7. NASA plan for international crustal dynamics studies

    NASA Technical Reports Server (NTRS)

    1979-01-01

    The international activities being planned as part of the NASA geodynamics program are described. Methods of studying the Earth's crustal movements and deformation characteristics are discussed. The significance of the eventual formalations of earthquake predictions methods is also discussed.

  8. Mush Column Magma Chambers

    NASA Astrophysics Data System (ADS)

    Marsh, B. D.

    2002-12-01

    Magma chambers are a necessary concept in understanding the chemical and physical evolution of magma. The concept may well be similar to a transfer function in circuit or time series analysis. It does what needs to be done to transform source magma into eruptible magma. In gravity and geodetic interpretations the causative body is (usually of necessity) geometrically simple and of limited vertical extent; it is clearly difficult to `see' through the uppermost manifestation of the concentrated magma. The presence of plutons in the upper crust has reinforced the view that magma chambers are large pots of magma, but as in the physical representation of a transfer function, actual magma chambers are clearly distinct from virtual magma chambers. Two key features to understanding magmatic systems are that they are vertically integrated over large distances (e.g., 30-100 km), and that all local magmatic processes are controlled by solidification fronts. Heat transfer considerations show that any viable volcanic system must be supported by a vertically extensive plumbing system. Field and geophysical studies point to a common theme of an interconnected stack of sill-like structures extending to great depth. This is a magmatic Mush Column. The large-scale (10s of km) structure resembles the vertical structure inferred at large volcanic centers like Hawaii (e.g., Ryan et al.), and the fine scale (10s to 100s of m) structure is exemplified by ophiolites and deeply eroded sill complexes like the Ferrar dolerites of the McMurdo Dry Valleys, Antarctica. The local length scales of the sill reservoirs and interconnecting conduits produce a rich spectrum of crystallization environments with distinct solidification time scales. Extensive horizontal and vertical mushy walls provide conditions conducive to specific processes of differentiation from solidification front instability to sidewall porous flow and wall rock slumping. The size, strength, and time series of eruptive behavior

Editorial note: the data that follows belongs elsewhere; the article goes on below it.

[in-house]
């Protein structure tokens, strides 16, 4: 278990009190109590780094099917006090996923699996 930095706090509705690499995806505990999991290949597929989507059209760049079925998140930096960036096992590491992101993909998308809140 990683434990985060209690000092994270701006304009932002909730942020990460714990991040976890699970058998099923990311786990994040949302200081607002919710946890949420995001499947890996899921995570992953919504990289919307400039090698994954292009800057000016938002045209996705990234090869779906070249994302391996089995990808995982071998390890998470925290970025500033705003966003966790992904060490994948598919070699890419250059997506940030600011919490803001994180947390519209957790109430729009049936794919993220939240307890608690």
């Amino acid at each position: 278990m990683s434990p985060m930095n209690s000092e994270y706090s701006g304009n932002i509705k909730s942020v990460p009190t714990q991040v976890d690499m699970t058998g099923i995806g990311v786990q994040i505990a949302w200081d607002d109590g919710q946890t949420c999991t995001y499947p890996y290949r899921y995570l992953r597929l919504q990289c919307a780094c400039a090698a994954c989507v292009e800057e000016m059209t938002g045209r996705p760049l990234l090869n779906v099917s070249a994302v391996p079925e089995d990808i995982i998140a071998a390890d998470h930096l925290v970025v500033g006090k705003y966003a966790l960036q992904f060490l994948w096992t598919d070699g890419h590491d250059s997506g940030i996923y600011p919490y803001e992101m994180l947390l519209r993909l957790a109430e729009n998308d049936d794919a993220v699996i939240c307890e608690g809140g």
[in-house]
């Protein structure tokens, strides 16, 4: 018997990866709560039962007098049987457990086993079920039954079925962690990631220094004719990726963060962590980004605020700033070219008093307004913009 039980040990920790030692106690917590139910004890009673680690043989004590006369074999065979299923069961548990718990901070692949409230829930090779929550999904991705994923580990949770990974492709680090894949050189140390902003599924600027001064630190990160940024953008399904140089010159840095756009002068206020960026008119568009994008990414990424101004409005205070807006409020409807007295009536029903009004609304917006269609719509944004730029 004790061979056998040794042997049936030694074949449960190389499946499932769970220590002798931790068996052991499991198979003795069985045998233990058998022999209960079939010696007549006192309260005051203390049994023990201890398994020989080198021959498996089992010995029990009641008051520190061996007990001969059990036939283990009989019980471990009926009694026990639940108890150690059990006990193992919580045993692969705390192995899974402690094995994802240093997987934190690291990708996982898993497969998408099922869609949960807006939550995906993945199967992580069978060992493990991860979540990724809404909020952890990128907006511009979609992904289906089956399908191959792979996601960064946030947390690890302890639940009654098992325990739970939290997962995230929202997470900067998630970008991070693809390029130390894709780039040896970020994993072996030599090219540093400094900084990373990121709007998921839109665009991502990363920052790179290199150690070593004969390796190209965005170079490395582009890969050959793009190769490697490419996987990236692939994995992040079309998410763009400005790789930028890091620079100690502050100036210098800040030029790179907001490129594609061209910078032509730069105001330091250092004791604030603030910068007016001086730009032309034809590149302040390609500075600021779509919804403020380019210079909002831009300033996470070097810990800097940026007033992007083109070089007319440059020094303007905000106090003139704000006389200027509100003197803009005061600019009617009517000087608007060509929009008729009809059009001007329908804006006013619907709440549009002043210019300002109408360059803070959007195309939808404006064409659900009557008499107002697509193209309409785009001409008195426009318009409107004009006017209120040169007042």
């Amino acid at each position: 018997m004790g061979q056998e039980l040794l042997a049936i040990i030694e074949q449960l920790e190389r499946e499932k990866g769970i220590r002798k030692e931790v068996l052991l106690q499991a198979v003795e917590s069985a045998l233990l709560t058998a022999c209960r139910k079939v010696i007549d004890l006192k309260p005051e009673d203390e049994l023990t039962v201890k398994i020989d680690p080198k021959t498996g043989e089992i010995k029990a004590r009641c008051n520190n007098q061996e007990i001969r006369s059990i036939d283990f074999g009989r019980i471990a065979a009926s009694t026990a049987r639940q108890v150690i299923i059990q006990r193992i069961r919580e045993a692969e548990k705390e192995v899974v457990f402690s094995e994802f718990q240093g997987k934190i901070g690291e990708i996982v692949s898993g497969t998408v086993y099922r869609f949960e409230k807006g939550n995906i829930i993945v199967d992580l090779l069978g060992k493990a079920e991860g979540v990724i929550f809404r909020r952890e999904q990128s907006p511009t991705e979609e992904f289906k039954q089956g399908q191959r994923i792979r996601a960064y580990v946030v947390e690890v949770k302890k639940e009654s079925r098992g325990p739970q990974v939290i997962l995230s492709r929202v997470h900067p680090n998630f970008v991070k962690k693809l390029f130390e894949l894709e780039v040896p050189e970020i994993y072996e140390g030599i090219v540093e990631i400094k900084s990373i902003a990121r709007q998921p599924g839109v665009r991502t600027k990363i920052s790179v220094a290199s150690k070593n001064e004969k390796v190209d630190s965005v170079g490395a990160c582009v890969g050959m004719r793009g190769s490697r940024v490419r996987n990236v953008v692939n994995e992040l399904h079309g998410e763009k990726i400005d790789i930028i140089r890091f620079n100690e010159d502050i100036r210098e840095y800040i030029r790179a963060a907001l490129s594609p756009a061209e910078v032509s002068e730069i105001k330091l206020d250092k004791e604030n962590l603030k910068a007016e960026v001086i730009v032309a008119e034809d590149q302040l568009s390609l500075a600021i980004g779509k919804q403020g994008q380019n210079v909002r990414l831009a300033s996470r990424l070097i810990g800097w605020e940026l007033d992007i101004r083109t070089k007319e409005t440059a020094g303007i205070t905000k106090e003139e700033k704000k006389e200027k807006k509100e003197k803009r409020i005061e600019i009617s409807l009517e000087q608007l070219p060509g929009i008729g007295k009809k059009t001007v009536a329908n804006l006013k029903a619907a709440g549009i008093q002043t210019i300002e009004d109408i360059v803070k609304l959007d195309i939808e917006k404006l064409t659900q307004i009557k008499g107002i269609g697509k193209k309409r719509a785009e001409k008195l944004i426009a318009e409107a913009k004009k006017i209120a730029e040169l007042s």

9. Geyser's magma chamber, California: constraints from gravity data, density measurements, and well information

    USGS Publications Warehouse

    Blakely, Richard J.; Stanley, W.D.; ,

    1993-01-01

    A new crustal model based on isostatic residual gravity, geologic mapping, well information, and density measurements shows that the high-gradient parts of the residual gravity anomaly can be explained in terms of lithologic variations within the upper 7 km of the crust, consistent with the upper-crustal framework of the area. This conclusion does not rule out the presence of a magma chamber at lower crustal depths; the broad aspects of the gravity anomaly support the presence of low-density partial melting at 15 to 20 km depth, consistent with magnetotelluric soundings and other geophysical measurements.

  10. Influence of lower crustal rheology on onset and distribution of melting and serpentinisation during rifting: comparison with the Brazilian/African conjugate margins

    NASA Astrophysics Data System (ADS)

    Perez-Gussinye, M.; Araujo, M. N.; Romeiro, M. T.; Martinez, M. A.; Morgan, J. P.; Ros, E.

    2014-12-01